That said, here's what I believe is entailed in a right to privacy: the right to prevent others, especially the government, from accessing my medical records, or knowing which books I check out from the library, or which blogs I read, or how frequently I drink, or where I went out to dinner last week, or how much I spent on my last haircut. In the US, a national ID card would centralize that information, so that whereas my bank knows what my salary is, they do not know what I charge to my credit card, and my credit card company has no idea whether I use birth control or am in psychotherapy. A criminal or government agent who mines this information will not get a complete picture.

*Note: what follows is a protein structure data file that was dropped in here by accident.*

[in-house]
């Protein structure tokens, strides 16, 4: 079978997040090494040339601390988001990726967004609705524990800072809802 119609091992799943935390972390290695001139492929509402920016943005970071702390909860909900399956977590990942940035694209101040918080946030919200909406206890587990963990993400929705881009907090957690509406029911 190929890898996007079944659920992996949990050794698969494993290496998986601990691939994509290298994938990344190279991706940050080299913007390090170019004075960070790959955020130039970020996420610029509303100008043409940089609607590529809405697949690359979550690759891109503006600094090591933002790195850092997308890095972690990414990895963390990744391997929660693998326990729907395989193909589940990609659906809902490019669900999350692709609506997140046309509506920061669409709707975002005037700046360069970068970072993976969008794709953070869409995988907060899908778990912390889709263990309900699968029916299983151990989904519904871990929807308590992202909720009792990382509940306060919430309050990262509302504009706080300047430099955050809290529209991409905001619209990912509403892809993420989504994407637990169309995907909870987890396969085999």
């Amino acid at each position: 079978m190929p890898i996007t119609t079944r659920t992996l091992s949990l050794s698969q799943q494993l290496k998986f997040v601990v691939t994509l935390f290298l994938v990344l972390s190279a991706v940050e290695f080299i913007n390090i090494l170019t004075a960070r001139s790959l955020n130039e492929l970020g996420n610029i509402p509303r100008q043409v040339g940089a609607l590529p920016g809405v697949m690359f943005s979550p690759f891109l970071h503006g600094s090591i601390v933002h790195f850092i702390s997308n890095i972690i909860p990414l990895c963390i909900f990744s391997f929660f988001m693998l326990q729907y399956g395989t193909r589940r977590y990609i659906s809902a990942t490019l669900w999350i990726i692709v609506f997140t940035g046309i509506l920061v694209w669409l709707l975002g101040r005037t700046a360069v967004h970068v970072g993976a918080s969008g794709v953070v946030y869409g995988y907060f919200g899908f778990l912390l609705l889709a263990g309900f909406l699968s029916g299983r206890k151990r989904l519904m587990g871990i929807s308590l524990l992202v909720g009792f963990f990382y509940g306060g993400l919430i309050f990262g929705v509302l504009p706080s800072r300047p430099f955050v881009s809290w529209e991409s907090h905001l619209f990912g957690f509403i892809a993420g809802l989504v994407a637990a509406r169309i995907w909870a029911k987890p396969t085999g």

And I believe strongly that a government is much more dangerous that any nongovernmental intruders, without underestimating the latter. A criminal identity theif is out for money. They can—and do—cause enormous difficulties and expenses. But they can't send you to jail or refuse your other rights. A government can. And many of them have expressed not only a willingness but a desire to do so. Consider that probably more than two-thirds of the men at Guantanamo were imprisoned merely because their geographical location overlapped with the Taliban. These same men were treated by psychologists who used their therapy sessions to determine the best torture methods. Give a government more information about you and they will abuse it.